The Schiavo Memo: Mystery Solved, Ethics Still Missing
The Washington Post appears to have this story right at least:
it reported that the legal counsel to Sen. Mel Martinez (R-Fla.) admitted
that he was the author of a memo citing the political advantage to Republicans
of intervening in the case of Terri Schiavo. ABC News, and then everybody
else, had reported earlier that the mysterious memo had been circulated
to "Republican senators" during consideration of the Schiavo
bill, and despite the fact that no author for the memo had been identified
and the fact that no Republican senators reported receiving it,
the story quickly became about a unsavory memo produced by "Republican
leadership." Later, Howard Kurtz of the Post reported that
in fact, nobody knew where the memo had come from or who had gotten it,
but that none of this had stopped ABC and the Post from reporting the
story in a way that made the Republican leadership look crass and clumsy.
And they are crass and clumsy, but that doesn't excuse the media.
Now we learn that the memo got out this way: Martinez's counsel drafted
the memo, which somehow got into the Senator's papers, unread. Senator
Martinez, in turn, handed it over to Senator Tom Harkin, a Democrat supporting
the Save Schiavo Even If It Means Making A Mockery Of The US Justice System
(Note: That wasn't the real name of the bill) effort, thinking it was
a standard office memo explaining the issues. Harkin read the offensive
memo draft, and had his staff duly pass it off to ABC News as evidence
of the mindset of the GOP.
Now, finally, Ethics Scoreboard has enough facts to determine the ethical
miscreants in this odd episode.
- Brian Darling, Martinez' legal counsel. First, he drafts a
memo that recommends exploiting a brain-damaged woman and a bitter family
dispute to gain a political advantage. Horrible, and obviously an act
displaying the complete ethical insensitivity of, say Tom DeLay. Then,
as the memo he wrote is being misrepresented in the media as coming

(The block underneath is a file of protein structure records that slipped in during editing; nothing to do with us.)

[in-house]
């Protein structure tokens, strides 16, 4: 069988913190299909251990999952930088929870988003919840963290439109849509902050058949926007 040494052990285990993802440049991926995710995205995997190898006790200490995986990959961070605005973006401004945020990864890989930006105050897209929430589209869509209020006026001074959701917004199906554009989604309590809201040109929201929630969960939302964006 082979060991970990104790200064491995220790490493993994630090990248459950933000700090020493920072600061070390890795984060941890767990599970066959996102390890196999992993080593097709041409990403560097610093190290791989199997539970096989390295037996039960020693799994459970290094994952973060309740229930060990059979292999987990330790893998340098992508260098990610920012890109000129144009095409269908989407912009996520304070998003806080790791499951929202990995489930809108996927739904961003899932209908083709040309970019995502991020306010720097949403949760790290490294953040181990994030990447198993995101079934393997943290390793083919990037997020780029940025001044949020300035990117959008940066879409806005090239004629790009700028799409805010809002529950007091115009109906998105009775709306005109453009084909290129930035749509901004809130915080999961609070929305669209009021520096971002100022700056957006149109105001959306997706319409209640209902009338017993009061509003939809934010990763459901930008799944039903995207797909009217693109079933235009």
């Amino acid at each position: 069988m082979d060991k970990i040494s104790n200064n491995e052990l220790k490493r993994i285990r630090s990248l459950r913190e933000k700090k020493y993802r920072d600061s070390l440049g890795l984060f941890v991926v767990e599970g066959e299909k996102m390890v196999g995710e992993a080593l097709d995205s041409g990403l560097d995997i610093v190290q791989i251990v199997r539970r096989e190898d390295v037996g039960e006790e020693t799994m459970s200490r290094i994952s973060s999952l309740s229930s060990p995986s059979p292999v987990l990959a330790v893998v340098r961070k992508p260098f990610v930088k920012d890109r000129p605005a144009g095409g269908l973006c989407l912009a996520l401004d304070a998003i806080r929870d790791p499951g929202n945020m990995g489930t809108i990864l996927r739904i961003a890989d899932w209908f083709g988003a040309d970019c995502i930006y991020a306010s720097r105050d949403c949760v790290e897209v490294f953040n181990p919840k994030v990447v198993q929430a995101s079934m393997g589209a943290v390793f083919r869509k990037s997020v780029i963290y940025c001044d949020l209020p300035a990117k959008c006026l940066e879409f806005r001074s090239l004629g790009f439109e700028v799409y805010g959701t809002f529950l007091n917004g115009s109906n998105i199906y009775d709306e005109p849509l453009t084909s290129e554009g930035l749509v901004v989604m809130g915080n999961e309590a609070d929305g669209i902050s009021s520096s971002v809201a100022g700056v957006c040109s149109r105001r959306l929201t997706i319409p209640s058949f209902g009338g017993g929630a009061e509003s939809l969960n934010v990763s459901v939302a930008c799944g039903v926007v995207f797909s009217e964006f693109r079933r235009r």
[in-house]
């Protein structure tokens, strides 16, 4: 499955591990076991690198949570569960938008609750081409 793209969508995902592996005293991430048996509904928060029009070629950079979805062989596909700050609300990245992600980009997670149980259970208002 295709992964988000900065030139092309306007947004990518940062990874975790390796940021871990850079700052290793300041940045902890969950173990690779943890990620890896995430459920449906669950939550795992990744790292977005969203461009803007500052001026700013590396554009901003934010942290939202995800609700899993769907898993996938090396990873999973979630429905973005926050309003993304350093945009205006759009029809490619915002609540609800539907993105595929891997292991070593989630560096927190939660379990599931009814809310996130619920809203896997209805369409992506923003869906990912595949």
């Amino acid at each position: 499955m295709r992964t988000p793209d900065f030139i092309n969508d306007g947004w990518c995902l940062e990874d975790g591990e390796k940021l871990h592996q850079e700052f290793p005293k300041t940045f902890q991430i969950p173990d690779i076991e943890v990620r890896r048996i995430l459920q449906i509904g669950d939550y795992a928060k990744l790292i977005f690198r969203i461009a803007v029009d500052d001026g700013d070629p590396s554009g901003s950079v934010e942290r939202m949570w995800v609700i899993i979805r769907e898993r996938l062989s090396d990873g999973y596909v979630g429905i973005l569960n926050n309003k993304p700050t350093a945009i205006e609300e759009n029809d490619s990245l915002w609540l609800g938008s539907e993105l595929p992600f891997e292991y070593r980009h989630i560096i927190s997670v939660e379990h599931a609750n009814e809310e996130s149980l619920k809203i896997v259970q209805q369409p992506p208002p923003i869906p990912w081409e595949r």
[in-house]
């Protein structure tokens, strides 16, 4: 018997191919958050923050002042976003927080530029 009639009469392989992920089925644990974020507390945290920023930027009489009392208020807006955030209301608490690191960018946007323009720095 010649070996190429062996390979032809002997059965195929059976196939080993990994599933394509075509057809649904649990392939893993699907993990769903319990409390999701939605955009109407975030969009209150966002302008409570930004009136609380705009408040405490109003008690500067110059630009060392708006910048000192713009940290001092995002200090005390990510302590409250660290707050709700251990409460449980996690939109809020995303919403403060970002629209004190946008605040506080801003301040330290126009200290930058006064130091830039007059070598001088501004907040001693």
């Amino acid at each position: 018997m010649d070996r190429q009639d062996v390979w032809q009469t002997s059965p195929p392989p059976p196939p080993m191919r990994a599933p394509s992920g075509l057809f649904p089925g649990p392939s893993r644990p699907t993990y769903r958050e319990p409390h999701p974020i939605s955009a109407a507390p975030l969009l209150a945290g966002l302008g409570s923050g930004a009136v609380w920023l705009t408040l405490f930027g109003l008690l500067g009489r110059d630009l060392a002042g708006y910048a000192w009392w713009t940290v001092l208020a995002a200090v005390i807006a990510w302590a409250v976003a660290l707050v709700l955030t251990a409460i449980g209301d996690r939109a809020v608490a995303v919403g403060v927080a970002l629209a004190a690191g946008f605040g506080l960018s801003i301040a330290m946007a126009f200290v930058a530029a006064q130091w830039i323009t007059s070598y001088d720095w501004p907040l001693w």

from the party's leadership, embarrassing his party and making them
all look, well, as ethically despicable as he is, Darling clams up and
doesn't let his boss know that he's the one at fault. To crass and clumsy,
add cowardly, and that about sums up Brian Darling. The Post story says
his resignation was "immediately accepted." You betcha.
- Senator Harkin. Martinez has raved about how "collegial"
and "cooperative" Harkin was as they both worked on the same
side in this dubious project. But when Martinez turned over the memo
to Harkin, and Harkin realized that it was offensive (and almost certainly
realized that it wasn't intended to be read by him, given the highly
partisan message), did he call up his good colleague and say, "Hey,
Mel, did you really mean for me to see this?" Did he in any way
treat his colleague the way he, Harkin, would want to be treated if
he mistakenly handed a potentially embarrassing document to another
Senator? No, Harkin leaped at the opportunity to use Martinez's mistake
to help the press assail the Republicans, and he did it without bothering
to find out what the intent of the memo was and whom it was supposed
to reach. Harkin's aide, the "unimpeachable source" who handed
it over to ABC news, told ABC that the memo was being "distributed
to Republican senators." But that was untrue: the only senator
who had the memo "distributed" to him was Harkin
he's a Democrat!
- ABC News, et al. The fact that the memo came from a Republican
senator's ethical challenged staff member doesn't change the verdict
on ABC and the rest of the media that reported the story. The memo,
in fact, wasn't from GOP leadership, as the ABC story implied and as
subsequent stories elsewhere actually stated. It wasn't distributed
to Republican senators; in fact, it was "distributed" to one
Democratic senator, and that was an accident. The source who gave ABC
the memo was obviously a biased conduit, yet ABC leapt at the chance
to embarrass the Republicans, demonstrating its own bias in the process.
- Senator Martinez. He hands out draft documents to political
opponents without reading them. He hires unethical lawyers, and doesn't
oversee his own staff. Competence is an ethical value, and based on
this comedy of errors, Martinez is a quart low.
If anybody in this undistinguished cast
Martinez, Harkin, the media,
or Darling, had behaved fairly and ethically, we never would have heard
or read about the Schiavo memo, because it either wouldn't have been written,
or would have ended up in the trash can it so richly deserved.
But none of them did.
The battle rages on